The geographical location of Klaipeda has defined its historical role as intermediary in the economic relations between East and West for 750 years, arguably longer. It has the northernmost ice-free port on the Eastern coast of the Baltic Sea and good land routes into the continent. Klaipeda is large, multi-modal transport junction of sea, land and railway routes, connecting Eastern and Western industries and markets in the shortest possible ways.
The port handles all types of general and specialised cargo such as metal, steels, oil products, fertilisers, timber, containers, refrigerated products, grain, railcars, trailers, trucks and passenger cars. The annual capacity of the port stevedoring companies is up to 30 million tons of cargo.
The Klaipeda port is distinguished in the context of the Baltic Sea region. In the beginning of 2005, the Klaipeda port received ISO 9001:2000 and ISO 14001:1996 certificates, confirming Quality and Environmental Management. Klaipeda is the first port in the Baltic States region to receive two ISO certificates.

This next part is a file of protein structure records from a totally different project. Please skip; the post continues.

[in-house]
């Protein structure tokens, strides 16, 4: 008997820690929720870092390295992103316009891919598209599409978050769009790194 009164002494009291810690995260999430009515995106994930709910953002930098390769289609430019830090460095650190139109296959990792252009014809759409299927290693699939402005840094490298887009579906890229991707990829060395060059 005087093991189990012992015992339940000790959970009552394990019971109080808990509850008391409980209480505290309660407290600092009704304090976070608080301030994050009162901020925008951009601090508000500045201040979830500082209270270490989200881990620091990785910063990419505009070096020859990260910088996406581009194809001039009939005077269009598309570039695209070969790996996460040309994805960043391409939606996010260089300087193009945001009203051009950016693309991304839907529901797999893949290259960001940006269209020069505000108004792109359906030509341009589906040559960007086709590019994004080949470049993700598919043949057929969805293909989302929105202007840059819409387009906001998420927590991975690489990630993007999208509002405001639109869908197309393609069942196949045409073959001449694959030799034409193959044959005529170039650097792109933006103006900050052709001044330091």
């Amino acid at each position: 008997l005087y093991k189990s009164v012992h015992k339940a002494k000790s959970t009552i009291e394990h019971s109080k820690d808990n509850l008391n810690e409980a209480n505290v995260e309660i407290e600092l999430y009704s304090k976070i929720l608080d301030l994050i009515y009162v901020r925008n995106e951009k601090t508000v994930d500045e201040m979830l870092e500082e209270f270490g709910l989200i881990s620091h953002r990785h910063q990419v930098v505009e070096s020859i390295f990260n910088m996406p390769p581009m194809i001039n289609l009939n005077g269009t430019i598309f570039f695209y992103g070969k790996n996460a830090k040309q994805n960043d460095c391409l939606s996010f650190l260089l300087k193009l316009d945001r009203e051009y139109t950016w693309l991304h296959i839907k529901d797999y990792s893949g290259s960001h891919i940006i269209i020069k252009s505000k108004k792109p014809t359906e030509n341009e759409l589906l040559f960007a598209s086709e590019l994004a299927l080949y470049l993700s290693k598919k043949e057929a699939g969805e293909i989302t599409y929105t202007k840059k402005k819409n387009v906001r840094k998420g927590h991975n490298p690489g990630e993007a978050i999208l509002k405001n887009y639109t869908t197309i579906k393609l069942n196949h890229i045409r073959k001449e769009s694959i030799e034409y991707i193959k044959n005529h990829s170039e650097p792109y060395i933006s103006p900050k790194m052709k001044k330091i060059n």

The Butinge Terminal is the newest facility of Mazeikiu Nafta situated in an all-year-round ice-free area of the Baltic Sea. Its history started in 1995, when the company Butinges Nafta was established for the purpose of constructing and operating the Terminal. In 1998, Butinges Nafta was merged into Mazeikiu Nafta.
The first tanker was loaded in Butinge in the summer of 1999 and took onboard a shipment of YUKOS crude oil. The Terminal can export up to 14 million tons of crude oil a year. As an import and export terminal, it is capable of not only exporting crude oil but also accepting import cargoes.
July 1, 2004 ISPS Code came into force in Klaipeda and Butinge port. The port carried out the ISPS requirements earlier the intended date and the last data were presented to IMO a week earlier.